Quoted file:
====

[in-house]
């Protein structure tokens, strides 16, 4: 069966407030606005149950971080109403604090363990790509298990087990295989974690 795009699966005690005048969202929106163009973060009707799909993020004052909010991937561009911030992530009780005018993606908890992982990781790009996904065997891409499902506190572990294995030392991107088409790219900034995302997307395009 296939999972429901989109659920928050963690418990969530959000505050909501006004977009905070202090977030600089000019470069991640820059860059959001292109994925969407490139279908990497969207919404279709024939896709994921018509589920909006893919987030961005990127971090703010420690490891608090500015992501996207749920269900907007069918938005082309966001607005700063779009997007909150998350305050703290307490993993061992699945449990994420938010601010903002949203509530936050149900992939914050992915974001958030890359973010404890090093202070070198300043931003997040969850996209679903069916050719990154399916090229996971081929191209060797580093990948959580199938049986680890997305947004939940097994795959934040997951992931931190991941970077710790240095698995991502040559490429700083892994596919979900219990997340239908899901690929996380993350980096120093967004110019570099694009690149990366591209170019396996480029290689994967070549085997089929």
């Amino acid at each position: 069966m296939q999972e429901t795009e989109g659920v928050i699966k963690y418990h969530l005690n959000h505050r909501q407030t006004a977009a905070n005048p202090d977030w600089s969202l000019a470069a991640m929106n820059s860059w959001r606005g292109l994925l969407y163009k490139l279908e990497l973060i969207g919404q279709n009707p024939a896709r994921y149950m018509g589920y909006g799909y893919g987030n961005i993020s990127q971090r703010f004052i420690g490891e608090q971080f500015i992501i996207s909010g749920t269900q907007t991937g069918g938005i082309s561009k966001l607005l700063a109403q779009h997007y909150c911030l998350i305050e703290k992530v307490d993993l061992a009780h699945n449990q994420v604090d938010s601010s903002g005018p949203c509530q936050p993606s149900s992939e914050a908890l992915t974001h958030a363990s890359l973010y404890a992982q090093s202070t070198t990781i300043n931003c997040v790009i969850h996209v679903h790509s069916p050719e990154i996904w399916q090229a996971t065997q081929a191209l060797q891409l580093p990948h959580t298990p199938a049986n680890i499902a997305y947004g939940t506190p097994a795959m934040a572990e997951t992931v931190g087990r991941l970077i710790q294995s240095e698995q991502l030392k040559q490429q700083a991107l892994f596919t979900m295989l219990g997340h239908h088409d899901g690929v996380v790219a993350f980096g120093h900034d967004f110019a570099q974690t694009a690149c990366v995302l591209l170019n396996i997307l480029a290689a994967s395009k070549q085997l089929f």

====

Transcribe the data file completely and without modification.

[in-house]
């Protein structure tokens, strides 16, 4: 069966407030606005149950971080109403604090363990790509298990087990295989974690 795009699966005690005048969202929106163009973060009707799909993020004052909010991937561009911030992530009780005018993606908890992982990781790009996904065997891409499902506190572990294995030392991107088409790219900034995302997307395009 296939999972429901989109659920928050963690418990969530959000505050909501006004977009905070202090977030600089000019470069991640820059860059959001292109994925969407490139279908990497969207919404279709024939896709994921018509589920909006893919987030961005990127971090703010420690490891608090500015992501996207749920269900907007069918938005082309966001607005700063779009997007909150998350305050703290307490993993061992699945449990994420938010601010903002949203509530936050149900992939914050992915974001958030890359973010404890090093202070070198300043931003997040969850996209679903069916050719990154399916090229996971081929191209060797580093990948959580199938049986680890997305947004939940097994795959934040997951992931931190991941970077710790240095698995991502040559490429700083892994596919979900219990997340239908899901690929996380993350980096120093967004110019570099694009690149990366591209170019396996480029290689994967070549085997089929």
């Amino acid at each position: 069966m296939q999972e429901t795009e989109g659920v928050i699966k963690y418990h969530l005690n959000h505050r909501q407030t006004a977009a905070n005048p202090d977030w600089s969202l000019a470069a991640m929106n820059s860059w959001r606005g292109l994925l969407y163009k490139l279908e990497l973060i969207g919404q279709n009707p024939a896709r994921y149950m018509g589920y909006g799909y893919g987030n961005i993020s990127q971090r703010f004052i420690g490891e608090q971080f500015i992501i996207s909010g749920t269900q907007t991937g069918g938005i082309s561009k966001l607005l700063a109403q779009h997007y909150c911030l998350i305050e703290k992530v307490d993993l061992a009780h699945n449990q994420v604090d938010s601010s903002g005018p949203c509530q936050p993606s149900s992939e914050a908890l992915t974001h958030a363990s890359l973010y404890a992982q090093s202070t070198t990781i300043n931003c997040v790009i969850h996209v679903h790509s069916p050719e990154i996904w399916q090229a996971t065997q081929a191209l060797q891409l580093p990948h959580t298990p199938a049986n680890i499902a997305y947004g939940t506190p097994a795959m934040a572990e997951t992931v931190g087990r991941l970077i710790q294995s240095e698995q991502l030392k040559q490429q700083a991107l892994f596919t979900m295989l219990g997340h239908h088409d899901g690929v996380v790219a993350f980096g120093h900034d967004f110019a570099q974690t694009a690149c990366v995302l591209l170019n396996i997307l480029a290689a994967s395009k070549q085997l089929f």